Alcoa closure: Government mulls assistance for Geelong workers as aluminium producer announces smelter shutdown

February 18, 20146:06 pm265 views
Alcoa closure: Government mulls assistance for Geelong workers as aluminium producer announces smelter shutdown
Alcoa closure: Government mulls assistance for Geelong workers as aluminium producer announces smelter shutdown

The Federal Government says it is considering whether it needs to “do more” to help workers in Geelong, after aluminium producer Alcoa announced it will close its Point Henry smelter and two rolling mills.

Almost 1,000 people will lose their jobs when the facilities close later this year.

The Geelong smelter, where 500 people work, will close in August and the rolling mills at Geelong and Yennora in New South Wales, which employ 480 people, will shut down at the end of this year.

Industry Minister Ian Macfarlane says he and Prime Minister Tony Abbott will meet Victorian Premier Denis Napthine tomorrow to discuss the job losses.

He says Alcoa’s announcement will be a “very heavy blow” to the Geelong area, particularly following the announcement last year from Ford that it will close in 2016.

“This is an extraordinarily difficult time,” Mr Macfarlane said.

“We are going to look at whether or not we need to do more, particularly in the Geelong area.”

The Minister said he was considering short-term training options for sacked workers and supporting infrastructure projects in Victoria.

He also said workers in the region would already receive help under a $67 million jobs assistance package announced by the previous Labor government to help Ford workers, and the $60 million announced by the Abbott Government for Victoria and South Australia after Holden announced it would end operations in 2017.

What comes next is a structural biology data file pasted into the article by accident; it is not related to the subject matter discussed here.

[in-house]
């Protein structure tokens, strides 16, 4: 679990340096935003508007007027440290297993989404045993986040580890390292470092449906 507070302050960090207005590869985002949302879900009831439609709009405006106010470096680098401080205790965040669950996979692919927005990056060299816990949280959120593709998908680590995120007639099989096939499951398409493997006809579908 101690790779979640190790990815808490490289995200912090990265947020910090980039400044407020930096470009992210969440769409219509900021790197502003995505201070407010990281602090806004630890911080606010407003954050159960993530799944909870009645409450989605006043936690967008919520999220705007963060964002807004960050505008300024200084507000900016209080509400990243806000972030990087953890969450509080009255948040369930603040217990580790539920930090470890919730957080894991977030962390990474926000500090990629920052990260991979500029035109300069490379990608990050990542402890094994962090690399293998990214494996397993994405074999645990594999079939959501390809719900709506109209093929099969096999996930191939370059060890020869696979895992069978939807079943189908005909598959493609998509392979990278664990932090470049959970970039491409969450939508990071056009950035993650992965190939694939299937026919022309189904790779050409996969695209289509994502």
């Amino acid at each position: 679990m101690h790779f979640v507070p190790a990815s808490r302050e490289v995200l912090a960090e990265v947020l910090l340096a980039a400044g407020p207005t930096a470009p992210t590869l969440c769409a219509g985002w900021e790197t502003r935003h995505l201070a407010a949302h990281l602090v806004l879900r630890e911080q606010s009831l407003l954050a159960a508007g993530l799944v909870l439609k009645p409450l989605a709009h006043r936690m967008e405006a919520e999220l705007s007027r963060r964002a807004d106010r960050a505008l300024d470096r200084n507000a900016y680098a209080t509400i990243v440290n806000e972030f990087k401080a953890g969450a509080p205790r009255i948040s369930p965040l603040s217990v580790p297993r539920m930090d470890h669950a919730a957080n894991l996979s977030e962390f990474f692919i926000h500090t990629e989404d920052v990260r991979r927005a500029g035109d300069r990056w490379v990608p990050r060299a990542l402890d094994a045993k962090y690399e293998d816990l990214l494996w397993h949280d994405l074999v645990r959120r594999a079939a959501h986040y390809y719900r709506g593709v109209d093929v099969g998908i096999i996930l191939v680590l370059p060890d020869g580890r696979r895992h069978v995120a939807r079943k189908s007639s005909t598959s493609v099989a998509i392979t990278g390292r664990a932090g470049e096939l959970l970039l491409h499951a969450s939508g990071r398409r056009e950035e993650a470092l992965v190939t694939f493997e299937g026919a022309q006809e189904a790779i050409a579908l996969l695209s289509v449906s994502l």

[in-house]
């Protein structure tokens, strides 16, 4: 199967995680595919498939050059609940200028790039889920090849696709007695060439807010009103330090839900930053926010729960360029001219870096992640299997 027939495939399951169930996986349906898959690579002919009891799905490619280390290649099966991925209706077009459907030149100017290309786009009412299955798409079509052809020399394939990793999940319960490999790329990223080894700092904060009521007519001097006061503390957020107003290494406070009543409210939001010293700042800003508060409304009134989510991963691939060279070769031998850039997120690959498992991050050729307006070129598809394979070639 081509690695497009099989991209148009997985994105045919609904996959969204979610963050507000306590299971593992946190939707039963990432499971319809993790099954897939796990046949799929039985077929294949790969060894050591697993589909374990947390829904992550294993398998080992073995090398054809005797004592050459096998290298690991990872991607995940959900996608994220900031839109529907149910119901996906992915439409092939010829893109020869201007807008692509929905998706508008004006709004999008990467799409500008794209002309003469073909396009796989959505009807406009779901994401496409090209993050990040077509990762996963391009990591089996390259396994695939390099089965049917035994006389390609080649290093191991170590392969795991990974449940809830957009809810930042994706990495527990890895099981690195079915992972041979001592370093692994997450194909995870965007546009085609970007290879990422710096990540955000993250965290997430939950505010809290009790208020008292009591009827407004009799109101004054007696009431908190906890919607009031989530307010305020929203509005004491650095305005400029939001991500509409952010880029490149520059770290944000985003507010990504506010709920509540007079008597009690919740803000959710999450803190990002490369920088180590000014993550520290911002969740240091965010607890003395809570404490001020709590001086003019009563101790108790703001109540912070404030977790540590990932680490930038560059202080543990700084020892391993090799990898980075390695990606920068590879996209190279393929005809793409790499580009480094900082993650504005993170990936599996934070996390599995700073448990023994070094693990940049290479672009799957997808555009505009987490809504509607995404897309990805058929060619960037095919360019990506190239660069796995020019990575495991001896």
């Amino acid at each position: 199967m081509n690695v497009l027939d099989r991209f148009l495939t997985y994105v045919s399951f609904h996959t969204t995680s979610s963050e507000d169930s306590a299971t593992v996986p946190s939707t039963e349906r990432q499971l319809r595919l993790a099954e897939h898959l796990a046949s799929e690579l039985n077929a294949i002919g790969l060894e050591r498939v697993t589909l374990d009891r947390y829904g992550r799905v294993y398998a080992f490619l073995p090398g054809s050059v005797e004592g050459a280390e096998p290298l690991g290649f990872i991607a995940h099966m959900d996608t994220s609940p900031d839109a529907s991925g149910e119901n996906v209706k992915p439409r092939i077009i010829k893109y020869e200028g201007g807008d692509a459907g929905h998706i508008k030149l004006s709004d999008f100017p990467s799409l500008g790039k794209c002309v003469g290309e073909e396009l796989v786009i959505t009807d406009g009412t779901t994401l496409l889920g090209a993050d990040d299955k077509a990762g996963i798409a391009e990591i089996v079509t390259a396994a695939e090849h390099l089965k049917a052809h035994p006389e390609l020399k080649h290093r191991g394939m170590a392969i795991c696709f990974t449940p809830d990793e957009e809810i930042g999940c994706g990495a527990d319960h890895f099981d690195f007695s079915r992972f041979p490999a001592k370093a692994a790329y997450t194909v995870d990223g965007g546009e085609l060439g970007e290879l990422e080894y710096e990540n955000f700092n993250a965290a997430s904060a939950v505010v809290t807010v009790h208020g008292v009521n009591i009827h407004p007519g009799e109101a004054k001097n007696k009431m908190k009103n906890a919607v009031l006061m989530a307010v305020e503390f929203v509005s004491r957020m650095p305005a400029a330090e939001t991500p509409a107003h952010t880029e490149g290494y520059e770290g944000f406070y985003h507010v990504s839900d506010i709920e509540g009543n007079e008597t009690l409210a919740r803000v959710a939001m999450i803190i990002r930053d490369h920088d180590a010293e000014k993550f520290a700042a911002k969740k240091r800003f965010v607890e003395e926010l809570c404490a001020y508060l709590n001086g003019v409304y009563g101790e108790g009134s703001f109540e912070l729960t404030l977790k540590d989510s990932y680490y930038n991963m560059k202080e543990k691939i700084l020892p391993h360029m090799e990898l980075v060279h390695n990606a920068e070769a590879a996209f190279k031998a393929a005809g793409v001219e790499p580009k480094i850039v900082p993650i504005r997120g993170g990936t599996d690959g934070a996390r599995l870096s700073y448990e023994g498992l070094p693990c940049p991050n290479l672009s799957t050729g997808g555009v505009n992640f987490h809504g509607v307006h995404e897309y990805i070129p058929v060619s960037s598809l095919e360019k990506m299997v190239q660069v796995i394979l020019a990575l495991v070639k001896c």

“We’ll be looking at whether or not we need to revise that amount of funding,” Mr Macfarlane said.

“And whether or not we should add a prominent person from the Geelong area to assist the panel in making sure that Geelong gets its share of that money as part of the transition.”

But he added that “just throwing money at a problem doesn’t solve the situation”.

“We want to put in place something that is sound and will produce a long-term result,” he said.

The Minister blamed Alcoa’s decision on an economy-wide transition but also cited the carbon tax and worker’s conditions.

“This smelter has continued with a workplace arrangement which is now out of step with other aluminium smelters in Australia, specifically [Tasmania’s] Bell Bay, where the workers have opted for job security and productivity ahead of continued changes to the award and falls in overall productivity,” he said.

Dr Napthine says he will ask for federal funding to help workers affected by the Alcoa closure.

“We will make representations to the Federal Government to put funding up to assist in the continued diversification of jobs and opportunities in Geelong,” he said.

Shorten says ‘industrial asteroid’ has hit Geelong

The former federal Labor government set up the Geelong Innovation and Investment Fund last year after Ford announced it was closing.

Now in Opposition, Labor is calling for at least $50 million to be added to that to help workers get new jobs.

Opposition Leader Bill Shorten says Geelong has not seen job losses of this size before.

“This is an industrial asteroid which has hit Geelong,” Mr Shorten said.

“Geelong can recover but it’ll only recover if governments – state and federal – get behind Geelong and the workforce.

“We recognise that all the people here, take them out of the economy, take all the small businesses out of the economy, that’s a $33 million hit in Geelong.”

Making the announcement, Alcoa said a comprehensive review of the 50-year-old smelter says it has no prospect of becoming financially viable.

The company is closing the rolling mills because of excess capacity.

“We recognise how deeply this decision impacts employees at the affected facilities and we [are] committed to supporting them through this transition,” company chief executive officer Klaus Kleinfeld said.


“Despite the hard work of the local teams, these assets are no longer competitive and are not financially sustainable today or into the future.”

After the announcement, Treasurer Joe Hockey said Alcoa’s decision is disappointing but it was predictable because the company knew in 2012 that the plant was not financially viable.

“This is one of a number of businesses that will pass, but many other businesses will open,” he said.

Australian Workers Union (AWU) national secretary Paul Howes says there is nothing the Federal Government could have done to stop Alcoa from closing the facilities.

“This is not the fault of the Government. Let’s be blunt [about] that. There is nothing the Government could have done to stop this announcement,” he said.



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